E-Z UP: What is the biggest misconception about “growing up Hollywood”?
Beverley: I think the biggest misconception about Growing Up in Hollywood is that we all have had these crazy lives, filled with partying and such. I have always been a pretty grounded and somewhat boring homebody. I would much rather hang at home and be with my family than being out with a group of people.
Co-owners and sisters Jennifer Nap and Kathryn Nap of Two Saucy Broads Pizza and Beer Parlor haven’t had the opportunity to operate much of a “parlor” for several months now. June marks their pizzeria’s nine-year anniversary, so they may have survived the “seven-year itch”, but that was nothing compared to the challenges 2020 brought small businesses. Like all restaurants over the last few months, they’ve had to close the dining room, but luckily pizza and delivery are a natural combination. Plenty of businesses would have stopped there, right? But this joint was aptly named by and for it’s co-founders, and so the “Two Saucy Broads” were proactive from day one with new menu items, aggressive digital strategy, and curbside pickup under their full-bleed, digitally printed E-Z UP® shelter which started going up out front every day.
Most businesses have been seriously impacted by this pandemic, and small businesses have taken the hardest hit. Despite stimulus packages and relief measures, many entrepreneurs and small business owners are left asking, “what now?” Adapting to this unanticipated “new normal” will be challenging. Push forward and find a path to growth. These easy to execute tips will get your creative juices flowing.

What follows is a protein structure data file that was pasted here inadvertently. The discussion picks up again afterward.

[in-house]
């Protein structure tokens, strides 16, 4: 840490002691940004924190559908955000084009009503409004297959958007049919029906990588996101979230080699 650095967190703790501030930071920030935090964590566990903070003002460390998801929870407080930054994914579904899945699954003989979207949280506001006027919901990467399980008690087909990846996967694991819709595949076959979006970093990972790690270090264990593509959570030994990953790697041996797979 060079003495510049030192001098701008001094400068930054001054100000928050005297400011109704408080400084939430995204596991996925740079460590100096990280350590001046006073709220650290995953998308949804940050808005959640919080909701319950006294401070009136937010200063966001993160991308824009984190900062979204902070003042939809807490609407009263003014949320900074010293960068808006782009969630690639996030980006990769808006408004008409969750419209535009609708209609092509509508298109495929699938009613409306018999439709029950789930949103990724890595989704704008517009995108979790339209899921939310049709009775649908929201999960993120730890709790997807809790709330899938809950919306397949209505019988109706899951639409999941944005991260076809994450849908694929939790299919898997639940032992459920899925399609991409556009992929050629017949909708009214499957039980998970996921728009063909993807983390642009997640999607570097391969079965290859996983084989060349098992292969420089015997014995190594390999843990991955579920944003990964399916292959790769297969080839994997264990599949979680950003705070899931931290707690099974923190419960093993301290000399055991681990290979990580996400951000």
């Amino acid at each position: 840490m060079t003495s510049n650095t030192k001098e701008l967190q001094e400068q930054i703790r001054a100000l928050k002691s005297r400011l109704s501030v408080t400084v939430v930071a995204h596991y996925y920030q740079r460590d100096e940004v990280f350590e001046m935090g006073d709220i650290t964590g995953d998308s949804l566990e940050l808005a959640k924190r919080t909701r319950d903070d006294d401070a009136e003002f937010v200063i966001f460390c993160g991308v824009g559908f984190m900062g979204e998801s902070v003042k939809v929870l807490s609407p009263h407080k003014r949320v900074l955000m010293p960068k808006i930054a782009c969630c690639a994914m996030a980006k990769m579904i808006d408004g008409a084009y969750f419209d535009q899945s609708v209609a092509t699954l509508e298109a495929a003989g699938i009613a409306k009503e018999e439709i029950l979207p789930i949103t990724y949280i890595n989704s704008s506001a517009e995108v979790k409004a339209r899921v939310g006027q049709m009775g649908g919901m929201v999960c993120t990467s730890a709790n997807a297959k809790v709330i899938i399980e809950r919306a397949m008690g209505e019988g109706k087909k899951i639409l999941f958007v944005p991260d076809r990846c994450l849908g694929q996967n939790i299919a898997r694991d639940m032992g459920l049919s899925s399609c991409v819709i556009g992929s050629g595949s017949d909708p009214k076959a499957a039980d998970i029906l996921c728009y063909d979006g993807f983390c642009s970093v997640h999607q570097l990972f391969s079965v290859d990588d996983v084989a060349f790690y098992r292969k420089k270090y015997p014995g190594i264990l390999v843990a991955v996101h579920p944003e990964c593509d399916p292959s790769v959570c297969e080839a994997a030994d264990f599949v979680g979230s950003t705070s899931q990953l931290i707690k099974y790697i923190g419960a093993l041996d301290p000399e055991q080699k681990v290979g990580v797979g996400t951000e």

Lobsterdamus, a Southern California based pop-up restaurant started in 2014 and quickly became a favorite among those exploring the exploding culinary scene of Los Angeles. Regulars quickly got used to passersby asking if they could IG photos of a stranger’s dinner, all too often the sizzling “Lobster Nest”, easily their most popular dish – mesquite grilled Maine Lobster over a bed of garlic noodles.
There were many reasons for the founders of Lobsterdamus to be optimistic. That was until the coronavirus began to spread across our nation, and festivals and concerts were cancelled one-by-one. This gastronomic darling lost its customers overnight along with so many others, but they responded. There were many in need all around them and numerous ways they could pivot.
Staff nurses with the Alabama Department of Public Health wait to screen residents at a coronavirus testing site.